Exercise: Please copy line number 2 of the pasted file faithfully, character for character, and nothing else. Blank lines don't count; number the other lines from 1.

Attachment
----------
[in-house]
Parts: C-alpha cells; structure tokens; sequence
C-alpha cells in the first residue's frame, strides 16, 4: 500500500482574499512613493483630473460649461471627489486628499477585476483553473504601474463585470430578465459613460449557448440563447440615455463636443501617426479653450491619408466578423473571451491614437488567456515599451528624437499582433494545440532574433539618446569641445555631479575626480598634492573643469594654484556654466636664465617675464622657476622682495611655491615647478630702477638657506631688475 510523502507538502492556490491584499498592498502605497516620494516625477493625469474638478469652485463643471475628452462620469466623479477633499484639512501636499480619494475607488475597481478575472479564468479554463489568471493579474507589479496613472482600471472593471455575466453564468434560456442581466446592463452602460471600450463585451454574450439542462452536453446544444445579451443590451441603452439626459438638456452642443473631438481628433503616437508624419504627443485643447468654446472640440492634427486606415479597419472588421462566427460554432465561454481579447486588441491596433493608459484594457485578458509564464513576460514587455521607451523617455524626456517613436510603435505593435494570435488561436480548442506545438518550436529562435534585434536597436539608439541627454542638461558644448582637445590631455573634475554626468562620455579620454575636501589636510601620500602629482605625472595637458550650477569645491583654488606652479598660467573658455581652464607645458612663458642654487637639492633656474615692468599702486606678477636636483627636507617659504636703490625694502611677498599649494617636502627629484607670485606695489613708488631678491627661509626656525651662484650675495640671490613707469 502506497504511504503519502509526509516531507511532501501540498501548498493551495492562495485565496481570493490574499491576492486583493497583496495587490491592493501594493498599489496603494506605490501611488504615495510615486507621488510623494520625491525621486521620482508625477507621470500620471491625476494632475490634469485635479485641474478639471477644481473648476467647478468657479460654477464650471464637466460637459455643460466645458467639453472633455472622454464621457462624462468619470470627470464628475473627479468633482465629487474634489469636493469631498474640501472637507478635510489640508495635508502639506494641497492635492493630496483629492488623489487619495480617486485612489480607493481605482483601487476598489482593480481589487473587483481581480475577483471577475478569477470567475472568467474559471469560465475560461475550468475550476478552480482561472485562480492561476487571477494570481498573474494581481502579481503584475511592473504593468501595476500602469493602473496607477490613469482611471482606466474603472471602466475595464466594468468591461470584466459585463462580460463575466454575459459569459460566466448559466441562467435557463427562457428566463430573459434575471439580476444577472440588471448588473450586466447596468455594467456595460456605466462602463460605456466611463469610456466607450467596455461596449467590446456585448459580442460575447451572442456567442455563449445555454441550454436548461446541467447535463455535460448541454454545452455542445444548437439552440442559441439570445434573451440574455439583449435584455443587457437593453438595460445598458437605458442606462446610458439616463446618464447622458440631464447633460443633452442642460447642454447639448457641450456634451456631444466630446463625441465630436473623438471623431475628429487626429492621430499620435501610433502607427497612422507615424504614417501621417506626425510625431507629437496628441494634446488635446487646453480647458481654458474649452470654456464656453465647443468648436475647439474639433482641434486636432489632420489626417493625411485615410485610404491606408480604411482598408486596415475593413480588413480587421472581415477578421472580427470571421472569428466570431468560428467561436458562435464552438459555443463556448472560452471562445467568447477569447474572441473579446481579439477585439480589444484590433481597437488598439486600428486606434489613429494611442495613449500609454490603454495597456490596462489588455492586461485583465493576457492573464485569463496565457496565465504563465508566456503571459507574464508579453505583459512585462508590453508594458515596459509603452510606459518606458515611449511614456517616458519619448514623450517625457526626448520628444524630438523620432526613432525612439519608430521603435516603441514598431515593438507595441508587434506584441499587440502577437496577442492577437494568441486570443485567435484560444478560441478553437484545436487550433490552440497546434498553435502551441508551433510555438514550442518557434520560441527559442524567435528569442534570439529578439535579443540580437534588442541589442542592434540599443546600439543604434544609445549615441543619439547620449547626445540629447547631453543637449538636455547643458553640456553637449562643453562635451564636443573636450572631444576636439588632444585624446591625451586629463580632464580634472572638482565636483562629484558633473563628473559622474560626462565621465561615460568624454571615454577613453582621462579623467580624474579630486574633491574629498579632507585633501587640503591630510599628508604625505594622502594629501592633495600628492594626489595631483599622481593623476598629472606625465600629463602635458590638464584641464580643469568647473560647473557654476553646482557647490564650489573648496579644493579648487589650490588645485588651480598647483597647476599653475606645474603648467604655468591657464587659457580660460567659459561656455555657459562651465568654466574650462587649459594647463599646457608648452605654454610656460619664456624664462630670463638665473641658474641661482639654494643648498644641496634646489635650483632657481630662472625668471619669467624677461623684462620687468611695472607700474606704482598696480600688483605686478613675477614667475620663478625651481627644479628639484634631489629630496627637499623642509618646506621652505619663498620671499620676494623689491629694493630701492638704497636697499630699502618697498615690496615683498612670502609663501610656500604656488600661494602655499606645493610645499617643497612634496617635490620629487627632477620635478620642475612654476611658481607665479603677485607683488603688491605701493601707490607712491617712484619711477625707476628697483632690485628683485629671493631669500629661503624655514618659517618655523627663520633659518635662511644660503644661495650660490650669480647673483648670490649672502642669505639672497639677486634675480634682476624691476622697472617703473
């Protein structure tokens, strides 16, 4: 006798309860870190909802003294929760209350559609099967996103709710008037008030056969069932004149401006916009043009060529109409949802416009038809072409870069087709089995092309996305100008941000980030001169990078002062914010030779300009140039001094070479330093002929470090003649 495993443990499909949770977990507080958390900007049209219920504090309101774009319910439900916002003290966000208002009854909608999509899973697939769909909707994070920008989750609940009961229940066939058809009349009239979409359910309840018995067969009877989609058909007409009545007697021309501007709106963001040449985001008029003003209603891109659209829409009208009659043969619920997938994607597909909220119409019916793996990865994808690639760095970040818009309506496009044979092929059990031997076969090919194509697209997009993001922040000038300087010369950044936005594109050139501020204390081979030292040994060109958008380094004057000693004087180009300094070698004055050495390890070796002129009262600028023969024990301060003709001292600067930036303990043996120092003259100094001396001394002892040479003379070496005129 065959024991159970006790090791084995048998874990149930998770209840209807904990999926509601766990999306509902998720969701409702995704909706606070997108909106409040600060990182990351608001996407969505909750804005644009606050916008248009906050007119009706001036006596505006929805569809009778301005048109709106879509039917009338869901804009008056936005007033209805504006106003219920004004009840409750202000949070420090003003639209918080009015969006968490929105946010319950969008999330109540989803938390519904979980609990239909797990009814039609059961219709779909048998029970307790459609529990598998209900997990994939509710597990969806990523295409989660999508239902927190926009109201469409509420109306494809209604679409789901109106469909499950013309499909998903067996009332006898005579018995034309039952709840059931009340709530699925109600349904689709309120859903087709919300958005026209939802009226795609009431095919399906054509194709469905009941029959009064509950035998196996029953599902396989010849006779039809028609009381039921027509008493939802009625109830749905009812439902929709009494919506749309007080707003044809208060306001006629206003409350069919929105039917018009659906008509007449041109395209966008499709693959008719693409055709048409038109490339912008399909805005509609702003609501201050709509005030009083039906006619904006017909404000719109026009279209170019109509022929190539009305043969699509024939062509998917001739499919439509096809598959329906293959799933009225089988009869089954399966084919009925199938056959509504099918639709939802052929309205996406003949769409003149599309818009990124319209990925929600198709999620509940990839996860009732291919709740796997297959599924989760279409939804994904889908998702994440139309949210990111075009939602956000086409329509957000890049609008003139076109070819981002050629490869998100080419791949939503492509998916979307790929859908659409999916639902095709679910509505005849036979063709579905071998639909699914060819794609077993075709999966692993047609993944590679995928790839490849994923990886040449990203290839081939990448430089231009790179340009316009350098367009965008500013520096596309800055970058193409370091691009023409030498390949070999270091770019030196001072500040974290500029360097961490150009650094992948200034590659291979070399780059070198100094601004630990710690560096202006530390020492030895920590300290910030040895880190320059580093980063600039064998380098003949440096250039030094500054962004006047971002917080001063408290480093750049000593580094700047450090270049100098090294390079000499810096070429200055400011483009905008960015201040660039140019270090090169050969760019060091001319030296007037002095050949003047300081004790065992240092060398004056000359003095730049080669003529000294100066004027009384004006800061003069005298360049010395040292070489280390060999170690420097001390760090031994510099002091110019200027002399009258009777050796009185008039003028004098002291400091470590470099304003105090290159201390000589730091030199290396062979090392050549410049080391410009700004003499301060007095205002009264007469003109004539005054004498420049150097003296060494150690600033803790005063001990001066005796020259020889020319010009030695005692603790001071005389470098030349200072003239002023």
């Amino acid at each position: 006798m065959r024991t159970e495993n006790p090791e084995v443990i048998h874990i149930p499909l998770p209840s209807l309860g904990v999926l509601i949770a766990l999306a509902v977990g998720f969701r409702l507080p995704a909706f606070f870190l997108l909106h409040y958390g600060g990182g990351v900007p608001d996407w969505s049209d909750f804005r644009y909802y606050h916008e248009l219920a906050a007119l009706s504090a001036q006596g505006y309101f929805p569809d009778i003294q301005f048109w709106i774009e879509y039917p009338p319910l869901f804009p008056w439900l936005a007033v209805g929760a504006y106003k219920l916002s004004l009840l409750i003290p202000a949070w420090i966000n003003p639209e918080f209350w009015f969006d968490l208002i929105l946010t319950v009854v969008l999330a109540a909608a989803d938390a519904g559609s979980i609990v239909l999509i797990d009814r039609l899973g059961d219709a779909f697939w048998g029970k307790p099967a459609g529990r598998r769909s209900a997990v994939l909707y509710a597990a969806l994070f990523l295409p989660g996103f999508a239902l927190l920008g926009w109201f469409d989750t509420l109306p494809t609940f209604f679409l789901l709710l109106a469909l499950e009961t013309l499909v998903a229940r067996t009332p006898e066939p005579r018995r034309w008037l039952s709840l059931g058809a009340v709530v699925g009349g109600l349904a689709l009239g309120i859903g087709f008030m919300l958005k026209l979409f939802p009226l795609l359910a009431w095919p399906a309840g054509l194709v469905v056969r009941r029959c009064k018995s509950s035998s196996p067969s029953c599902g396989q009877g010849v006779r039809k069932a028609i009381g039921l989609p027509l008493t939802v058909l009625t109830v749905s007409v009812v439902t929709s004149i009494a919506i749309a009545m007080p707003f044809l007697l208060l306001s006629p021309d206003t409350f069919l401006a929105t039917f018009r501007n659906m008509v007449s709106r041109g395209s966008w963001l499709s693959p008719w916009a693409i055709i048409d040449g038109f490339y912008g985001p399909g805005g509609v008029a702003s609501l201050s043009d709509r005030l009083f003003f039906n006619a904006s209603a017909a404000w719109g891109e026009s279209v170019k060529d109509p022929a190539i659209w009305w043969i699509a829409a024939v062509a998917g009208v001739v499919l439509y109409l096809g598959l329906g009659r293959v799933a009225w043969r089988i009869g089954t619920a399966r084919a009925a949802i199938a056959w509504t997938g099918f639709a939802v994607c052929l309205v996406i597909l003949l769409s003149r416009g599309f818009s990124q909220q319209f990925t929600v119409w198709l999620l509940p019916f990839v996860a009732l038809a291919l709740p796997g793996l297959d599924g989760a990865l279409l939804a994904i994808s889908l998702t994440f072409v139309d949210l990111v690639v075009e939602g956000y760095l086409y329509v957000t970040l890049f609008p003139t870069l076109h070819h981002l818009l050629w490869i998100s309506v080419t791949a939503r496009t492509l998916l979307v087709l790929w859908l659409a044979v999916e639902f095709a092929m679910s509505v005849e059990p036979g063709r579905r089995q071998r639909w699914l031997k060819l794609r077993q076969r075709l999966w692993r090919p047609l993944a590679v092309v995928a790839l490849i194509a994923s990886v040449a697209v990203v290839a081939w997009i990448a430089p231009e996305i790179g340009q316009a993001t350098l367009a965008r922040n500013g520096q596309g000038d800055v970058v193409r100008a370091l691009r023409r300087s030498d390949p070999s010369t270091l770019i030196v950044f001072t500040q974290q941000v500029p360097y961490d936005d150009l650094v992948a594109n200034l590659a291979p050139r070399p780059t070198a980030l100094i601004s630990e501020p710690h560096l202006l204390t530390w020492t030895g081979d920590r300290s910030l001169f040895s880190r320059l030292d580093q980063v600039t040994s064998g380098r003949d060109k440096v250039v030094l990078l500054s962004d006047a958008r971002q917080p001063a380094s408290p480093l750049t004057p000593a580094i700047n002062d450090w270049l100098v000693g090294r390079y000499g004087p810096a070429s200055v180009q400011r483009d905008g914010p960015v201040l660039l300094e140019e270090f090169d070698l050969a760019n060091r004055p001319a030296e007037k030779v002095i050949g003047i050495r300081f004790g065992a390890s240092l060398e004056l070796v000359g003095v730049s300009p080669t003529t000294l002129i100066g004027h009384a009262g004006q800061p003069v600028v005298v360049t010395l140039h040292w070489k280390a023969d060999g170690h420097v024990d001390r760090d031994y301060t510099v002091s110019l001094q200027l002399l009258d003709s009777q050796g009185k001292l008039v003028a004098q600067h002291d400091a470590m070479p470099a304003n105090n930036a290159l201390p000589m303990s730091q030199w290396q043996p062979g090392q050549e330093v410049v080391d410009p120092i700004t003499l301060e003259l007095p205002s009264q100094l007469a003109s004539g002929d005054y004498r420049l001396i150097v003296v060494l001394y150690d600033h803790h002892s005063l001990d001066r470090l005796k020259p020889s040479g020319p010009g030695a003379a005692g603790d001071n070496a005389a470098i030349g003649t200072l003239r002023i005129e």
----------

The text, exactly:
Parts: C-alpha cells; structure tokens; sequence